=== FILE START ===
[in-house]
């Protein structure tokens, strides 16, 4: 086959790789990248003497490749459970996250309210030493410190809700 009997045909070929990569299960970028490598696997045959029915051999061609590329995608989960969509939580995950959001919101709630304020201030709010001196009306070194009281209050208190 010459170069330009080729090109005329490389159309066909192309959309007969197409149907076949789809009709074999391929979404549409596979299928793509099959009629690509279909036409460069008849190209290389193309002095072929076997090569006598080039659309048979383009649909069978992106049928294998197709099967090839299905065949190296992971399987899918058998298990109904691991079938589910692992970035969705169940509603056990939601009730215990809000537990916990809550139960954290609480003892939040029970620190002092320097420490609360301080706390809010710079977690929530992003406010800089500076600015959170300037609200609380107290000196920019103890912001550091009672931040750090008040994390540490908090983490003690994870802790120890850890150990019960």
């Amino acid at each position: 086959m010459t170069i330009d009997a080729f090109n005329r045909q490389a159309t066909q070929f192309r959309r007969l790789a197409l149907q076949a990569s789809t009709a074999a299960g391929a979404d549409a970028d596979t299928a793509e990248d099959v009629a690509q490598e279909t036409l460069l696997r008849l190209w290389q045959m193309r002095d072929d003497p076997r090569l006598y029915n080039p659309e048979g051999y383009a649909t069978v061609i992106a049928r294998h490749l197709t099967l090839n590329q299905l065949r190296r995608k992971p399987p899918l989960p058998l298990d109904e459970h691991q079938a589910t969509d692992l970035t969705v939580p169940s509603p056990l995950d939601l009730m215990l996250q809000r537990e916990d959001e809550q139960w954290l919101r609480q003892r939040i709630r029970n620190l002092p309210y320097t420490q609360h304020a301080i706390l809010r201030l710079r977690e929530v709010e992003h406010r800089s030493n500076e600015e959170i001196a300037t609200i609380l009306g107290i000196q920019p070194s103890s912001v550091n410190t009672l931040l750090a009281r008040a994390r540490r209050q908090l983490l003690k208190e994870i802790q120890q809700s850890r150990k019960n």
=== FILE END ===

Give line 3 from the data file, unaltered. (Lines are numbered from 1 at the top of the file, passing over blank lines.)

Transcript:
């Amino acid at each position: 086959m010459t170069i330009d009997a080729f090109n005329r045909q490389a159309t066909q070929f192309r959309r007969l790789a197409l149907q076949a990569s789809t009709a074999a299960g391929a979404d549409a970028d596979t299928a793509e990248d099959v009629a690509q490598e279909t036409l460069l696997r008849l190209w290389q045959m193309r002095d072929d003497p076997r090569l006598y029915n080039p659309e048979g051999y383009a649909t069978v061609i992106a049928r294998h490749l197709t099967l090839n590329q299905l065949r190296r995608k992971p399987p899918l989960p058998l298990d109904e459970h691991q079938a589910t969509d692992l970035t969705v939580p169940s509603p056990l995950d939601l009730m215990l996250q809000r537990e916990d959001e809550q139960w954290l919101r609480q003892r939040i709630r029970n620190l002092p309210y320097t420490q609360h304020a301080i706390l809010r201030l710079r977690e929530v709010e992003h406010r800089s030493n500076e600015e959170i001196a300037t609200i609380l009306g107290i000196q920019p070194s103890s912001v550091n410190t009672l931040l750090a009281r008040a994390r540490r209050q908090l983490l003690k208190e994870i802790q120890q809700s850890r150990k019960n």